National Guard July 2014 : Page 28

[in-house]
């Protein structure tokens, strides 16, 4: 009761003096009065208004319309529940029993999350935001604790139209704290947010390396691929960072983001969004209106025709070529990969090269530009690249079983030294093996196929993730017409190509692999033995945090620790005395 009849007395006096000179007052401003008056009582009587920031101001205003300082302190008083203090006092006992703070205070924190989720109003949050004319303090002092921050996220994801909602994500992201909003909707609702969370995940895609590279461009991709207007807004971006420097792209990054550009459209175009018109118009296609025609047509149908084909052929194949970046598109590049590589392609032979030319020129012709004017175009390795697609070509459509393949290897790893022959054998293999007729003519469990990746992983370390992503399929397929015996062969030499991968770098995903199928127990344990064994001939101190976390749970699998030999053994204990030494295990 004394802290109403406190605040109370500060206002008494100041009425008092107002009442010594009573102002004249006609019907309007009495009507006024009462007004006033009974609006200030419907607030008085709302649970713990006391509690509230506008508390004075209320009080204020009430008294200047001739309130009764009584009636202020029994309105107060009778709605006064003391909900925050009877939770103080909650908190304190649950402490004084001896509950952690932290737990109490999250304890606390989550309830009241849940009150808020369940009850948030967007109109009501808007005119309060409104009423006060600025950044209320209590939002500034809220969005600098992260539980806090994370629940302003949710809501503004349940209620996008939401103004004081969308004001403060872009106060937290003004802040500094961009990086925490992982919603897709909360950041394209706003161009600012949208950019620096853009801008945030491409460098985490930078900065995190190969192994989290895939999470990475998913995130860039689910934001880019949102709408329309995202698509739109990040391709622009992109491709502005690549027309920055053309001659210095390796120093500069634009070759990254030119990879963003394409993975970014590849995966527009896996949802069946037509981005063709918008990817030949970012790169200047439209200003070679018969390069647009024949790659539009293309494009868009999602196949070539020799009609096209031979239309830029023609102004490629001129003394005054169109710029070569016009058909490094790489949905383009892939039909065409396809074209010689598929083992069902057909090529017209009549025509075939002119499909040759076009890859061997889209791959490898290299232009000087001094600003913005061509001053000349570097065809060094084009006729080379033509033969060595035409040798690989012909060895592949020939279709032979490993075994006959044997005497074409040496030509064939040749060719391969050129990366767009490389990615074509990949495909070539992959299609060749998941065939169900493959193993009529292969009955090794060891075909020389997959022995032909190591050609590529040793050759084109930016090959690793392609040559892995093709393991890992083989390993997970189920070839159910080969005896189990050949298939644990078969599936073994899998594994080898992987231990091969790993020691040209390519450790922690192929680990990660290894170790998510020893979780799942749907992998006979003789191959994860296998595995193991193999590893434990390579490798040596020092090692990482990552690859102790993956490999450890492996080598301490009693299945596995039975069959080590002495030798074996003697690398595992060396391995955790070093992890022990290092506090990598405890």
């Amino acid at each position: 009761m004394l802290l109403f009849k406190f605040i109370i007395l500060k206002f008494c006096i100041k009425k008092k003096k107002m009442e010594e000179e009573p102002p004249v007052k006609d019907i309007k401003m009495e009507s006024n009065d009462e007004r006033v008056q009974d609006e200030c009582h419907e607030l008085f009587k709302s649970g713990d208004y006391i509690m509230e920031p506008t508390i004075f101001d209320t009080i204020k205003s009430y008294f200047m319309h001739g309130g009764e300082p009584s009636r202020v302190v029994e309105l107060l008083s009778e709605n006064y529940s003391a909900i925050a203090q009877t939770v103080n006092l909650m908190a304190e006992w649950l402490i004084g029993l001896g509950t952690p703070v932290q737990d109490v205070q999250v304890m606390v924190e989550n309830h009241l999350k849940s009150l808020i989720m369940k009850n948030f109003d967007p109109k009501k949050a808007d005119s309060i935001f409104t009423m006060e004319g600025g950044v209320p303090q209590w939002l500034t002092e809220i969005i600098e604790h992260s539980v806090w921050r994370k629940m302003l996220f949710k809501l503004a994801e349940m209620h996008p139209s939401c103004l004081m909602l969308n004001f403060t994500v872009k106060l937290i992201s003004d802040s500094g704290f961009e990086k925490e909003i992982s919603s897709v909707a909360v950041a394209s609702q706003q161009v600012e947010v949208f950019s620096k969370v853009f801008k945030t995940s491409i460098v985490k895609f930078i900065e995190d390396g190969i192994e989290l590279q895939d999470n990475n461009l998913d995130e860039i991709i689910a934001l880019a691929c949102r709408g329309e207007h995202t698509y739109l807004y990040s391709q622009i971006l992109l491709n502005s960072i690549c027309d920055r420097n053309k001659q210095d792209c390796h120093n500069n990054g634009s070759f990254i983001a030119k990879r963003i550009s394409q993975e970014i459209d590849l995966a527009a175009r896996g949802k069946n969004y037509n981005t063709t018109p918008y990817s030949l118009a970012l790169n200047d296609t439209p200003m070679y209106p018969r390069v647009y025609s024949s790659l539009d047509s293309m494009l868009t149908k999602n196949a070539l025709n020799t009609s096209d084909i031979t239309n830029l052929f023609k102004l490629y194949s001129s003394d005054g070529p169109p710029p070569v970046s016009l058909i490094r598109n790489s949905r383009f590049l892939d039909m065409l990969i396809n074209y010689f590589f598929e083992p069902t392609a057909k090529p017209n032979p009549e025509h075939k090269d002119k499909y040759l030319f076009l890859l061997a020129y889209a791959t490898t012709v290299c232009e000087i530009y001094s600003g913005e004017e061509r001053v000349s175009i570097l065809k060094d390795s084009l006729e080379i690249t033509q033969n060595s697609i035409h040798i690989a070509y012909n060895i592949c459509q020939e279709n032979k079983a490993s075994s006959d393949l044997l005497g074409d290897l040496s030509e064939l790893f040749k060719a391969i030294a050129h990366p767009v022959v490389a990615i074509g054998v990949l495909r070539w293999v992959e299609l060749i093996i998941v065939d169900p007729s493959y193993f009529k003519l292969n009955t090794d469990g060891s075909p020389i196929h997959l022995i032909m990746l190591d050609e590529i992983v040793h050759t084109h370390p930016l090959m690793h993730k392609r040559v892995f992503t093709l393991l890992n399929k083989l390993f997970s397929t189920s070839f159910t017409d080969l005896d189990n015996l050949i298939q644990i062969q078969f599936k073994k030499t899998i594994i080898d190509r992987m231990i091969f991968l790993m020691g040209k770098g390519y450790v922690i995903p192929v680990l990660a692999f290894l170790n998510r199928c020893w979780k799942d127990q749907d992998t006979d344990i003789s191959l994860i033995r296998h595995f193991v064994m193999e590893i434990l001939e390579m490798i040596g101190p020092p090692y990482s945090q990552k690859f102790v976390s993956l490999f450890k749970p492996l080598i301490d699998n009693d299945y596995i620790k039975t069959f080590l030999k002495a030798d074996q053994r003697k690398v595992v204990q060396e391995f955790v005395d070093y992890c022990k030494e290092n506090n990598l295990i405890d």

CYBER UNCERTAINTY Liability questions must be answered, privacy is-sues must be resolved, and there is great reluctance on the part of many private companies to give gov-ernment officials, including Guardsmen, access to data in private computer systems. There are even questions about Guard cyber units helping other Guard cyber units, Lunderman says. While states have entered Emergency Man-agement Assistance Compacts that enable Guard units to cross state lines to assist other states during hurricanes, floods and wildfires, does a cyberat-tack constitute an EMAC emergency, Lunderman wonders. Can Washington state, with its significant cy-ber capability, come to the aid of Florida during a cyberattack? That’s still under discussion, he says. The NGAUS Take EIGHTEEN MONTHS AGO, the National Guard was largely left out of Pentagon discussions about cybersecurity. So NGAUS and Guard leaders took information about state vulner-abilities and the Guard’s unique cyber capabilities to Congress. Lawmak-ers responded with the Cyber Warrior Act of 2013, which would create a Guard cyber team in each state, territory and the District of Columbia. Though residing still in the ever-growing repository of bills awaiting action, the Cyber Warrior Act forced the Pentagon to include the Guard in the discussion. Since then, the Guard’s cyber potential has been substantiated by reports from the National Commission on the Structure of the Air Force, the Center for Strategic and International Studies and others, each not-ing the role the Guard can play at the local level. They all suggest the Pentagon give the Guard a significant role in cybersecurity. Governors have turned up the heat, too, to include the Guard in this growing mission. The National Governors Association is now working with the Pentagon on cybersecurity plans that leverage the skills that reside in the Guard. All of this is progress. That’s the good news. The bad news is the threat is growing faster than the pace of progress. The governors are acutely aware of state and local vulnerabilities and their potential impact on public safety and the economy, but Washington continues to focus on federal networks. More reliance on the Guard is only part of the solution. Plans, poli-cies and authorizations must be vetted and put in place to enable the governors to employ Guard assets in a cyber disaster the same way they would during a natural disaster, such as a tornado or hurricane. And while governors and adjutants general want to use the Guard for domestic cyberdefense, the wishes of the active component must also be taken into account, Lunderman said. “The services really want the Guard to do ser-vice-mission sets,” he says. Just as the Army supplies the Guard with helicopters, transport planes and trucks primarily to be used in war, but also available for domestic missions, the Army and Air Force say Guard cyber units should be organized and trained for military purposes, but perhaps also be available for use in domestic emergencies, he says. However, precisely “how we respond to cy-ber incidents domestically is still being worked through,” Lunderman says. For governors and other state officials, the slow pace of sorting all this out is frustrating, Mueller says. “The states want butts in seats in case there’s a disaster,” and that includes Guard butts, he says. But what the Guard can do or would do is still un-clear. State officials “would say, ‘Can you help?’ and the Guard would say ‘Yes, sir.’ But there’s no real plan. They’d have to figure it out on the fly,” Muel-ler says. “The problem with cyber and the Guard is that no real policy has filtered down from the Defense Department.” The active-component military is busy building its own cyber capabilities and has not yet focused on the Guard, he says. Congress has tried to help, but so far to little effect. The fiscal 2014 National Defense Autho-rization Act did include a provision ordering the Defense Department to assess the Guard’s cyber capabilities, including how they can be used to meet state needs. The report is due this month. In 2013, lawmakers in both the House and Sen-ate introduced the Cyber Warrior Act that would create a Guard Cyber and Network Incident Re-sponse Team for each state. The teams would lever-age private-sector IT experts who serve part time in the Guard and could be called on by governors and the defense secretary to respond to cyber incidents. The bill would allow the Guard to respond to cyber disasters just as it does to natural disasters, says Sen. Christopher Coons, D-Del., one of eight co-sponsors in the Senate. “Delaware’s 166th Network Warfare Squadron is a model for what can be achieved when the Guard leverages the unique private-sector skills and expe-riences of its members, and this bill will help other 28    NATIONAL GUARD July 2014 WWW . NGAUS . ORG |

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